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Residents walk their dogs at Hollenbeck Park. Photo by Rene Ayala

Residents walk their dogs at Hollenbeck Park. Photo by Rene Ayala

While many Boyle Heights residents may not think picking up after their pets is necessary, others say it should become a habit. The Neighborhood Council has taken up the issue because residents are concerned about the health problems that pet waste can cause in the community.

With the number of households owning pets at an all time high, according to the Humane Society of America, the responsibility of “curbing” your dog is becoming even more important. Veta Gashgai, 38, a Boyle Heights resident, says too many people in the neighborhood don’t pick up after their dogs.

“I see a lot of people walking by with their animal empty-handed,” Gashgai says. It’s “an easy thing to notice if people are being responsible, because if they are, they’ll have a bag in their hand, and you can easily see.”

The Boyle Heights Neighborhood Council addressed the issue last summer. The Council heard comments about the need to do something about the problem.

Council Chair Carlos Montes says it’s important to raise awareness. The Neighborhood Council has received kits from the city, including plastic bags for picking up poop, and has been passing them out at the Farmer’s Market at Mariachi Plaza.

The new campaign hopes to educate people about the dangers of leaving waste behind and encourage residents to do their part.

Autumn Walters, 37, an Echo Park resident who works in Boyle Heights, walks her dog twice a day at nearby Hollenbeck Park. She says she likes when parks have pet waste stands where people can contribute plastic bags brought from home and others can take the free bags if they need them.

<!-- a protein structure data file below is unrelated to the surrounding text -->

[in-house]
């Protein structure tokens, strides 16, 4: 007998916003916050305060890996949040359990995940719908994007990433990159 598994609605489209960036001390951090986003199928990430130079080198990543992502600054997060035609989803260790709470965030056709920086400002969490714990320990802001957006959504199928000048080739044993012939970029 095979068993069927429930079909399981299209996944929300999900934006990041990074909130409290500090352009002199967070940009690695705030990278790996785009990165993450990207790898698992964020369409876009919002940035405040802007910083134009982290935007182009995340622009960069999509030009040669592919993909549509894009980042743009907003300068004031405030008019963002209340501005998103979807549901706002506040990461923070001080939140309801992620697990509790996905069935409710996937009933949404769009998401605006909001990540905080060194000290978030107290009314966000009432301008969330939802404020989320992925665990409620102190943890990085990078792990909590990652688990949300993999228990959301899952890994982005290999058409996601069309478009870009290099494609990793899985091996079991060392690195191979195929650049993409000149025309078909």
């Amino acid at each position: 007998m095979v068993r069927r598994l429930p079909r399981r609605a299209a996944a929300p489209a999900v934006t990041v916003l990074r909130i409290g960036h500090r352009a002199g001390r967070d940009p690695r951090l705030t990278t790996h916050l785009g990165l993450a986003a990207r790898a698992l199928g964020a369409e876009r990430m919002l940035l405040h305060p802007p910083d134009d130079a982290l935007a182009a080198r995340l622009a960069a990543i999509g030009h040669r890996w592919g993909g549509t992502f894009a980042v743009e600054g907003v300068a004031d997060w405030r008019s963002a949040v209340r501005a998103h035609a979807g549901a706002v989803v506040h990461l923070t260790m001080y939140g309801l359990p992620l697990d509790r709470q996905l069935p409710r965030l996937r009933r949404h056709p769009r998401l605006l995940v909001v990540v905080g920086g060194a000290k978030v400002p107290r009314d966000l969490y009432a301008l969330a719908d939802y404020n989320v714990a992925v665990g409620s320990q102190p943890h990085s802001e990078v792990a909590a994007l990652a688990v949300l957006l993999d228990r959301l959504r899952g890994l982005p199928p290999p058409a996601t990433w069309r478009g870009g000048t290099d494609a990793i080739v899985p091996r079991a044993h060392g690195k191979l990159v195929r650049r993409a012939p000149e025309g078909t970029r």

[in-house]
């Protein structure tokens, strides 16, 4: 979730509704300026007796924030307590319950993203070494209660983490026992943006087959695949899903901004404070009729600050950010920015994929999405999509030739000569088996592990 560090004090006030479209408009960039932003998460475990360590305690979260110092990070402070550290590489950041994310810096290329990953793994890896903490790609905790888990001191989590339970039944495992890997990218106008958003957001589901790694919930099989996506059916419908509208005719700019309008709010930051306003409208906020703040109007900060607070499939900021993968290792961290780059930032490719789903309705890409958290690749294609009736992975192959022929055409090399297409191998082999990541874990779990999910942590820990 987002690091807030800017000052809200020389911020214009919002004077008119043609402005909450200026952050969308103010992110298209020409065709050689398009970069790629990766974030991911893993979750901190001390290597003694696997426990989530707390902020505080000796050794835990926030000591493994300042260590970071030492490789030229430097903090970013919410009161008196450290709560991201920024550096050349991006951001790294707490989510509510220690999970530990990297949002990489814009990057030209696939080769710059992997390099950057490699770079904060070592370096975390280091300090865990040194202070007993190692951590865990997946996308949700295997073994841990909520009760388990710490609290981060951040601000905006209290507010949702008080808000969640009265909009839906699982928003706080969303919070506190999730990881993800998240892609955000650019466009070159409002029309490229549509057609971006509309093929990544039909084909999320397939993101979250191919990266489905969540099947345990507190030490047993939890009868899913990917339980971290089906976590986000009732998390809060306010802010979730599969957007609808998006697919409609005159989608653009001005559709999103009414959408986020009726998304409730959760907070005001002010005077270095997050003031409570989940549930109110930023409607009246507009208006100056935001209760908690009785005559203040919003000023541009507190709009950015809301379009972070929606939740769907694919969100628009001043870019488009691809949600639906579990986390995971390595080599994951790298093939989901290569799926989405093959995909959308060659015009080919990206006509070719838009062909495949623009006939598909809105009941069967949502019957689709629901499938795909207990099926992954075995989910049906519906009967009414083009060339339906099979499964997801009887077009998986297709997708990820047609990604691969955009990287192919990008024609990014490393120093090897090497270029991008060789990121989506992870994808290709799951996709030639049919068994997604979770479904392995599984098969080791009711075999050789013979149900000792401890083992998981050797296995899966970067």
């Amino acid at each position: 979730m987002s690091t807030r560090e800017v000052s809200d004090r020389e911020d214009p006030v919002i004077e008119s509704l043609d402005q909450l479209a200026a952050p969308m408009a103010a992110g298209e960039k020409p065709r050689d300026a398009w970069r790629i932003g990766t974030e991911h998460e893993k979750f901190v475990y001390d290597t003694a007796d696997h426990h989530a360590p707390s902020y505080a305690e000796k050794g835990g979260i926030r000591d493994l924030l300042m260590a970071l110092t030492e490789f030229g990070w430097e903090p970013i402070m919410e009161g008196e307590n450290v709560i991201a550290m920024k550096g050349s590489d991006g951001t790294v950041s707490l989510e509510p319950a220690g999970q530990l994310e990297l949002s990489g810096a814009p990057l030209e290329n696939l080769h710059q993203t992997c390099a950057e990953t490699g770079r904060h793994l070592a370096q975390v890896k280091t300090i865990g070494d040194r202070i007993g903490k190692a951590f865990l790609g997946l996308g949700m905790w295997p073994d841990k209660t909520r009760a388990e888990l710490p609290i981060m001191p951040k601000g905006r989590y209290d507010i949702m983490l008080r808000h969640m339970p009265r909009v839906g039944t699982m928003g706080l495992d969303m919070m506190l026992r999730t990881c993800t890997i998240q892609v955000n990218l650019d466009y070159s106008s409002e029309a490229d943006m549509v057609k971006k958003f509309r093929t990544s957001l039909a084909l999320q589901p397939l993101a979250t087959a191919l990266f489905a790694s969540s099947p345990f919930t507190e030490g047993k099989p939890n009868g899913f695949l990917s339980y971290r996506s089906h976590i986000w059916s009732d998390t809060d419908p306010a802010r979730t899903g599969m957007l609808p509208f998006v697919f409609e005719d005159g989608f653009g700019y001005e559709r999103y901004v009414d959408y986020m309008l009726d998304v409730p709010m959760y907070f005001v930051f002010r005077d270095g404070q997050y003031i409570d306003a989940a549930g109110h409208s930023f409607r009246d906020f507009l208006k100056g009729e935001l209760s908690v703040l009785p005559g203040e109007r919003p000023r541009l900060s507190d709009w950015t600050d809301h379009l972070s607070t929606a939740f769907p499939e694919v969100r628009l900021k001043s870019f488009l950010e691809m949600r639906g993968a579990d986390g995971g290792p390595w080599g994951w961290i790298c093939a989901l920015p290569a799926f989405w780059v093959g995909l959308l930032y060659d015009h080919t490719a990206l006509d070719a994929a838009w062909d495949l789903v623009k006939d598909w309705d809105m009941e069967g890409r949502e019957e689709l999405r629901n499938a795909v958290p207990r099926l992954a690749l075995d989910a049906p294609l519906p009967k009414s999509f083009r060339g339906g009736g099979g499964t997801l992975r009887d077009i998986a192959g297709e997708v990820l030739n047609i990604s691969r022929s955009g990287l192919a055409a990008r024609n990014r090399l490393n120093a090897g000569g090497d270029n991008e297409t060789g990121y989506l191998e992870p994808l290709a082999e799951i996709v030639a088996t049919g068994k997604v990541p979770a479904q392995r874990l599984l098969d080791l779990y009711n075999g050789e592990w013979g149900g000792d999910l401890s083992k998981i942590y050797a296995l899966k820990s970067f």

Why not Boyle Heights?

“I’ve seen some parks where they offer free bags, but this one doesn’t have that. So if other parks in Los Angeles have pet waste stands, why not in Boyle Heights?” asked Walters, referring to Hollenbeck Park.

Some Boyle Heights residents are trying to get the City of Los Angeles to place bag stands in its parks. Others are stressing the need for educating residents about the duties that come with pet ownership.

Alana Yánez, 34, is manager for Pets for Life of Los Angeles. Pets for Life has been offering low cost vaccination clinics, spay-neuter clinics and training sessions in Boyle Heights for nearly two years.

Yánez says the group aims to teach owners about pet responsibility, which includes picking up after their pets.

“We educate people to pick up waste, because we have a lot of dog waste lying around. You know kids can touch it. Little kids put hands in their mouths, and they can get sick from animal feces,” says Yánez.

In the last 30 years, the number of dog owners has doubled nationwide, according to the Humane Society of America. Recent studies show that Hispanics are the highest percentage of new pet owners in Los Angeles.

Gashgai says a lot of community members don’t understand pet ownership responsibilities. In a community with limited park space, pet waste actually keeps people from utilizing some of the parks.

Boyle Heights resident Rolando Mena, 56, walks and runs with his dog at least three times a week. He says he doesn’t like to walk at Hollenbeck Park because people don’t clean up after their dogs.

Less waste at Lincoln Park

“At Lincoln Park, there is less pet waste. I don’t know why, but more people take their bags there, and I see a lot less pet waste around,” Mena says.

Mena said some people in the community don’t have the right attitude about cleaning up after their dogs. “They’ll just be there standing on their phones waiting for their dogs to finish doing their business and not caring at all,” he says. “It looks ugly.”

Aesthetics aren’t the only issue. Pet waste that is not disposed of properly can be tracked into homes and businesses. Flies gather, increasing the chance of food contamination. And pet waste can be washed down the storm drains that lead to the ocean, causing problems for marine mammals and swimmers.

Adding to the problem, according to Yánez, are the stray dogs in neighborhoods like Boyle Heights. “People can’t afford to fix their pets, and pets probably end up having litters. Sometimes they just leave them at the park, hoping someone would pick them up, or they just give them to people, and they just end up letting them loose,” she says.

She hopes this will change as owners have their pets spayed or neutered.

In the city of Los Angeles, it is against the law to leave dog waste on public or private property, punishable with a $20 fine. For polluting storm water, fines can be as high as $1,000, and imprisonment is possible.

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